Horvitz & Levy filed a writ petition that convinced the California Court of Appeal to stay trial court proceedings and to issue an alternative writ requiring the trial court to either vacate its order requiring our client to submit to an involuntary mental examination or show cause why a writ of mandate should not issue. The trial court vacated the order.
In this personal injury action, plaintiff sued our client after our client’s vehicle struck plaintiff while she was walking across a residential street. Even though our client testified at deposition that the accident occurred because she could not see with the sun in her eyes, plaintiff theorized that our client may have been unfit to drive on the day of the accident because she might have been experiencing residual symptoms from a traumatic brain injury she had suffered more than five years before. Based on that theory, the trial court granted plaintiff’s request for an order compelling our client to submit to a mental examination under Code of Civil Procedure sections 2032.310 and 2032.320.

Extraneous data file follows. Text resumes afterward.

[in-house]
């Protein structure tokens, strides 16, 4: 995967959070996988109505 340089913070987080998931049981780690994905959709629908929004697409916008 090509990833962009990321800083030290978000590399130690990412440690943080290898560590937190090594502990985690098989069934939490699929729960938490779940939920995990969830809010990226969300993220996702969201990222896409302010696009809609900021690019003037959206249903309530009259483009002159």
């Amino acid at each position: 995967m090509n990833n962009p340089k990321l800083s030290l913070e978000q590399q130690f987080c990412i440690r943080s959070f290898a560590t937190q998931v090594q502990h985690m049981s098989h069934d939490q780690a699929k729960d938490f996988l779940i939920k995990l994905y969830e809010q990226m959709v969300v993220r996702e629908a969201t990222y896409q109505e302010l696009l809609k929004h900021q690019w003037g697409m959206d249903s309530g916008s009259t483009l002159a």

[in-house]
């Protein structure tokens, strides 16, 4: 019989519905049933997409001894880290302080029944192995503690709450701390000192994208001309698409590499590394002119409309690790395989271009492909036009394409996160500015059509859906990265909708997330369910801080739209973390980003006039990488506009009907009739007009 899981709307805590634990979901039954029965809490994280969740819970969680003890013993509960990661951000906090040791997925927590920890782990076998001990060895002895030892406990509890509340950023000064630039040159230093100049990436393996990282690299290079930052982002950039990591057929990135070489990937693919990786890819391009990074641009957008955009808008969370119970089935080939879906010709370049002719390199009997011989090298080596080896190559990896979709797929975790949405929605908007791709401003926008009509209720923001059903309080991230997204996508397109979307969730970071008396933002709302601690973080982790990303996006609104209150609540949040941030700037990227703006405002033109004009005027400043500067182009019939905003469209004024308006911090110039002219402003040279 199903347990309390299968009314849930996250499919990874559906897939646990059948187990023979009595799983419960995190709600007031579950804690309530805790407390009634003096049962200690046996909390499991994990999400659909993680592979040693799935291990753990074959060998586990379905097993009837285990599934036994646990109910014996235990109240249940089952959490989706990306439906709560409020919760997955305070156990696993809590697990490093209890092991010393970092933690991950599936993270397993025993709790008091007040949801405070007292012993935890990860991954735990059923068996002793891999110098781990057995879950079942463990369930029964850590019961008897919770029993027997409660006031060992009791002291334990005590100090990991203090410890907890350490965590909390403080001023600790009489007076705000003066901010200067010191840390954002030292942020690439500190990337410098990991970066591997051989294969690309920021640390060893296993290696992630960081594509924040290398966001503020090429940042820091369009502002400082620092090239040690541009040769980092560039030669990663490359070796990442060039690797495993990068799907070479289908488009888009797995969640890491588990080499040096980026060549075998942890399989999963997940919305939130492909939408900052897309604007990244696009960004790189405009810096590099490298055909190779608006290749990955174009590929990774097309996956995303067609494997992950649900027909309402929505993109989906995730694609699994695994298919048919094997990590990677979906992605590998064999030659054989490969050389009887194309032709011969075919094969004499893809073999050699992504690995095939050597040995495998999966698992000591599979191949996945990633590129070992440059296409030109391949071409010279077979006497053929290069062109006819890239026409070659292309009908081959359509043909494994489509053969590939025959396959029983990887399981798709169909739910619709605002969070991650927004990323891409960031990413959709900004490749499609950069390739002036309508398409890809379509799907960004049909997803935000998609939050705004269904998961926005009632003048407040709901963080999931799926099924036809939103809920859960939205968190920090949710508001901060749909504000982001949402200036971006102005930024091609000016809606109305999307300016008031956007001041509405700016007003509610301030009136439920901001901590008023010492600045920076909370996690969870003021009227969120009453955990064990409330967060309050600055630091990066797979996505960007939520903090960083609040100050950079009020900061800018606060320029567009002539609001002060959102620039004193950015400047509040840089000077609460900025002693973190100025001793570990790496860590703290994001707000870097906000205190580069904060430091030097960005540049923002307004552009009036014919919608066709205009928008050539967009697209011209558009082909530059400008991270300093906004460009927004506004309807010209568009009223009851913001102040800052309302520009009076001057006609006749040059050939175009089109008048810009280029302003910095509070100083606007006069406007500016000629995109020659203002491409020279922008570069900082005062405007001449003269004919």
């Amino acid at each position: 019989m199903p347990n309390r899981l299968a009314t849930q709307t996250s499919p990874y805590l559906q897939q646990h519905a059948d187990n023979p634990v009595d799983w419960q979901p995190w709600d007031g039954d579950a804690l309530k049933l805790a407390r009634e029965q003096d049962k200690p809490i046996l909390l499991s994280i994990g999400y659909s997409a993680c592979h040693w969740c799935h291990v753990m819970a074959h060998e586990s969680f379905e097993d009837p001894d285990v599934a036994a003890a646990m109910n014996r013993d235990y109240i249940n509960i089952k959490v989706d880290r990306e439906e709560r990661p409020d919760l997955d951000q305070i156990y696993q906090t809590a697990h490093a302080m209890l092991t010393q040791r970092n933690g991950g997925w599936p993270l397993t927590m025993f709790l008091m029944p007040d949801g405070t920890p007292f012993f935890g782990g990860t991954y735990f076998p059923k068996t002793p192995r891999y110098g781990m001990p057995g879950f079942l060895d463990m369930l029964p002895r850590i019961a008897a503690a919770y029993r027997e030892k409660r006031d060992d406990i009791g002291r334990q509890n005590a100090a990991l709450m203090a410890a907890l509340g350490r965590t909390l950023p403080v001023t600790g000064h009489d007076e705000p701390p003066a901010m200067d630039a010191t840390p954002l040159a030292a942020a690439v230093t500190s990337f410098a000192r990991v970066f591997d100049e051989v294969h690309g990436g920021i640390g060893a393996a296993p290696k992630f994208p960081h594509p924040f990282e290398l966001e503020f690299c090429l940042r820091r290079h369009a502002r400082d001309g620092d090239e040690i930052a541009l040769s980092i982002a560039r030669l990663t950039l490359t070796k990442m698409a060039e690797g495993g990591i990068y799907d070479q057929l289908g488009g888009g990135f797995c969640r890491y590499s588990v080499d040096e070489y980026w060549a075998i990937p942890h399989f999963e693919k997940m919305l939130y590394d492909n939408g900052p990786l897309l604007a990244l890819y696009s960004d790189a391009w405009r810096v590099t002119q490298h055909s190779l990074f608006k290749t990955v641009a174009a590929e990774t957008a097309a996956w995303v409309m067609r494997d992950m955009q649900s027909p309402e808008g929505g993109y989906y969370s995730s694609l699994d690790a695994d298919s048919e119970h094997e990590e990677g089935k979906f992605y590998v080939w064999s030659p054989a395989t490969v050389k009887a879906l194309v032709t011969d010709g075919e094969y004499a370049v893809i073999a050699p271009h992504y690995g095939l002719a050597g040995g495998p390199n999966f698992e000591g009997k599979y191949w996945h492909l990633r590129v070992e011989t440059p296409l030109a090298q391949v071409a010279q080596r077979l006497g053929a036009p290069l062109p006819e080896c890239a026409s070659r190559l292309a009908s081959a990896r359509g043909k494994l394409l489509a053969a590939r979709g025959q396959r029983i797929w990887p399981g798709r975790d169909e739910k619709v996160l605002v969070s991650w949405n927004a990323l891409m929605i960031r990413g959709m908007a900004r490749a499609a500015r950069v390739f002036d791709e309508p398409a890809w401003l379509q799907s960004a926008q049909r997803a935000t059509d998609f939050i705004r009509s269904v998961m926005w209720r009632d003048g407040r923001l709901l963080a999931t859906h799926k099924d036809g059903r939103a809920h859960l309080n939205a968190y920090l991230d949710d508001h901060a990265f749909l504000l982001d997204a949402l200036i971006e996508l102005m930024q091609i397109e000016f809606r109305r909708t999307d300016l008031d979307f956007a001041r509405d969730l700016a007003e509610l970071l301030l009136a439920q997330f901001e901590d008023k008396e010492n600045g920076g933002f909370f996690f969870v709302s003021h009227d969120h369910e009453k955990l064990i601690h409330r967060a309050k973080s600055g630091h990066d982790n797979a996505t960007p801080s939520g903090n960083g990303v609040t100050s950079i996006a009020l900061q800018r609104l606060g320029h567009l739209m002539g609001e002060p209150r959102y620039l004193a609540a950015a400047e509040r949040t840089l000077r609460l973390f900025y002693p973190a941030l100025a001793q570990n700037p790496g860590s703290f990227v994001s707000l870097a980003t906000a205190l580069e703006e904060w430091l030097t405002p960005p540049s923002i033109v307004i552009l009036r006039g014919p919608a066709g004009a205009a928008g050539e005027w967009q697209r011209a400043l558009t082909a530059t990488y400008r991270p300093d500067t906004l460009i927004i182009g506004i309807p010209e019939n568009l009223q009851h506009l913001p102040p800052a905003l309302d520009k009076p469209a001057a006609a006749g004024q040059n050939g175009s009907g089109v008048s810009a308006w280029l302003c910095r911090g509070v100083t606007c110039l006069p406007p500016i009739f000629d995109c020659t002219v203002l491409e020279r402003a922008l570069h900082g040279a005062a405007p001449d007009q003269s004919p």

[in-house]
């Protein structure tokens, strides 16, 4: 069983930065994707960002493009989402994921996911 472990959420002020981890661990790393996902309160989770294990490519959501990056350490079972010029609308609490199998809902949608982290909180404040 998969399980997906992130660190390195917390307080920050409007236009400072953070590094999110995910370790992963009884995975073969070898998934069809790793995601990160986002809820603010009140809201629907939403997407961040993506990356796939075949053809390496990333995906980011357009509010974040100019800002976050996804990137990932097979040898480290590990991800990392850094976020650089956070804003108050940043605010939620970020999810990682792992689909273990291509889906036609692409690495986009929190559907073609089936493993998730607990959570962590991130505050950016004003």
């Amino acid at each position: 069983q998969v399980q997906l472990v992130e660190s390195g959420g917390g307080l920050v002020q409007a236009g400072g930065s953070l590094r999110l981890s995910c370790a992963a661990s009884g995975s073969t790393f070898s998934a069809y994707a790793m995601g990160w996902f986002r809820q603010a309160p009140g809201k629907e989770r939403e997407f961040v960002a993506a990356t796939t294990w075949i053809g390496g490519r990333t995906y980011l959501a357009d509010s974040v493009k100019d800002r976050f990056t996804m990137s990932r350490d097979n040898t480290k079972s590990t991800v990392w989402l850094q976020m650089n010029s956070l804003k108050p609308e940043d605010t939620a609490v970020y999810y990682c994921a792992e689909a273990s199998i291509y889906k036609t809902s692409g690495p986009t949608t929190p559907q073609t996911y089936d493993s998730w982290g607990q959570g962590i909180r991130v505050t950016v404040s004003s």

Horvitz & Levy LLP was retained to seek writ relief in the Court of Appeal. Our writ petition argued that the trial court’s order was an abuse of discretion under the statutes governing mental examinations because our client had not placed her mental condition in controversy and because the plaintiff lacked good cause for an order compelling an involuntary mental examination. We also argued that the trial court’s failure to balance our client’s constitutional right to privacy against the need for the discovery was itself an independent reason for granting writ relief. The Court of Appeal granted our request for an immediate stay of all trial court proceedings and ultimately issued an alternative writ requiring the trial court to either (1) set aside and vacate the order requiring our client to submit to a mental examination, or (2) show cause before the Court of Appeal why a writ of mandate should not issue. After holding a hearing, the trial court vacated the order and denied plaintiff’s request for an order compelling a mental examination.